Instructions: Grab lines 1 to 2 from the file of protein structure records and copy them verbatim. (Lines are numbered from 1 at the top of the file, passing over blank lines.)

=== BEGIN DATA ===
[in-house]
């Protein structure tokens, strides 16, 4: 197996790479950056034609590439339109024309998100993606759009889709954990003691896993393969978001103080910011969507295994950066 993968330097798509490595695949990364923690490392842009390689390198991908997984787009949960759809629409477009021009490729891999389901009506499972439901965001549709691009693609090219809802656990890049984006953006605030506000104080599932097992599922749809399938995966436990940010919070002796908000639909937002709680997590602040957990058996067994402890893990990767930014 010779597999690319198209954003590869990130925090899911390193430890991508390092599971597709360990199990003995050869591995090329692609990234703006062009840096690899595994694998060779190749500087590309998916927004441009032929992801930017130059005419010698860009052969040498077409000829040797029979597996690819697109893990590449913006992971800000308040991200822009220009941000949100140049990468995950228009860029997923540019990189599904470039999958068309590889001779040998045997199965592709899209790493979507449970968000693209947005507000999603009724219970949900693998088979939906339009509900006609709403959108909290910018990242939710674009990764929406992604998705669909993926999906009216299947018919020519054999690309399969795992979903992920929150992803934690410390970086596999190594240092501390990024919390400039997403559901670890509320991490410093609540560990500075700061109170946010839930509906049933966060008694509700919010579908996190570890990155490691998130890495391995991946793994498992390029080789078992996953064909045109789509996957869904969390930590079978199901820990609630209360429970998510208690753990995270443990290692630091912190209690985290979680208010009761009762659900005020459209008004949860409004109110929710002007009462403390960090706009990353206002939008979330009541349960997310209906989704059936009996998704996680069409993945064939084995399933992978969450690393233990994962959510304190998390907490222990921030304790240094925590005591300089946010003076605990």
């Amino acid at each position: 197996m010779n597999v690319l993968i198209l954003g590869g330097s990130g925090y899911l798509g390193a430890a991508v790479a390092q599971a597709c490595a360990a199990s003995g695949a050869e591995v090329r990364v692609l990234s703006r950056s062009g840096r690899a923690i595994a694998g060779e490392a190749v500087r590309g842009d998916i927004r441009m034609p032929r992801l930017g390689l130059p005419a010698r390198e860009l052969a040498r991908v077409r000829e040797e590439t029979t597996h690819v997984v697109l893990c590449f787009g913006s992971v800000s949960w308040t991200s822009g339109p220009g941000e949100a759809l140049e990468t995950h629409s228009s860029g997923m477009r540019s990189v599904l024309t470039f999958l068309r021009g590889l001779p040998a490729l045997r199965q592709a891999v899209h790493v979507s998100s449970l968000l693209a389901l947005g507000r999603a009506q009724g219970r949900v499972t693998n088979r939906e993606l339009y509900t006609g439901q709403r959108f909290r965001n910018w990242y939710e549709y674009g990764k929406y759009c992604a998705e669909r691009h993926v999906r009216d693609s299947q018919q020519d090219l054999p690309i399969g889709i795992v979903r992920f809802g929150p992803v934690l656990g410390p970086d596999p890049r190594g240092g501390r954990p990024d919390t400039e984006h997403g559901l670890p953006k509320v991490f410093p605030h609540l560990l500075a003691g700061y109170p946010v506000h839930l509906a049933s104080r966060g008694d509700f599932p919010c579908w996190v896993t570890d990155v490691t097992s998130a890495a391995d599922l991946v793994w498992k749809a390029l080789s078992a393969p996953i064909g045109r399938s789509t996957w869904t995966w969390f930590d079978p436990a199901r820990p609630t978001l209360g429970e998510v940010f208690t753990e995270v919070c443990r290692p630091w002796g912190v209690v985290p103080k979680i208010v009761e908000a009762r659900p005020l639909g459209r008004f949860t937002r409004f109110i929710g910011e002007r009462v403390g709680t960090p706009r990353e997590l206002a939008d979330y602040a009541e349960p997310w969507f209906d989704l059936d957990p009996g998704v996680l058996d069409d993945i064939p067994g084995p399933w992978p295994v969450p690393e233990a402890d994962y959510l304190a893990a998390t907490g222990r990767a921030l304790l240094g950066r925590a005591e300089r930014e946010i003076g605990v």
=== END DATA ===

[in-house]
């Protein structure tokens, strides 16, 4: 197996790479950056034609590439339109024309998100993606759009889709954990003691896993393969978001103080910011969507295994950066 993968330097798509490595695949990364923690490392842009390689390198991908997984787009949960759809629409477009021009490729891999389901009506499972439901965001549709691009693609090219809802656990890049984006953006605030506000104080599932097992599922749809399938995966436990940010919070002796908000639909937002709680997590602040957990058996067994402890893990990767930014 010779597999690319198209954003590869990130925090899911390193430890991508390092599971597709360990199990003995050869591995090329692609990234703006062009840096690899595994694998060779190749500087590309998916927004441009032929992801930017130059005419010698860009052969040498077409000829040797029979597996690819697109893990590449913006992971800000308040991200822009220009941000949100140049990468995950228009860029997923540019990189599904470039999958068309590889001779040998045997199965592709899209790493979507449970968000693209947005507000999603009724219970949900693998088979939906339009509900006609709403959108909290910018990242939710674009990764929406992604998705669909993926999906009216299947018919020519054999690309399969795992979903992920929150992803934690410390970086596999190594240092501390990024919390400039997403559901670890509320991490410093609540560990500075700061109170946010839930509906049933966060008694509700919010579908996190570890990155490691998130890495391995991946793994498992390029080789078992996953064909045109789509996957869904969390930590079978199901820990609630209360429970998510208690753990995270443990290692630091912190209690985290979680208010009761009762659900005020459209008004949860409004109110929710002007009462403390960090706009990353206002939008979330009541349960997310209906989704059936009996998704996680069409993945064939084995399933992978969450690393233990994962959510304190998390907490222990921030304790240094925590005591300089946010003076605990």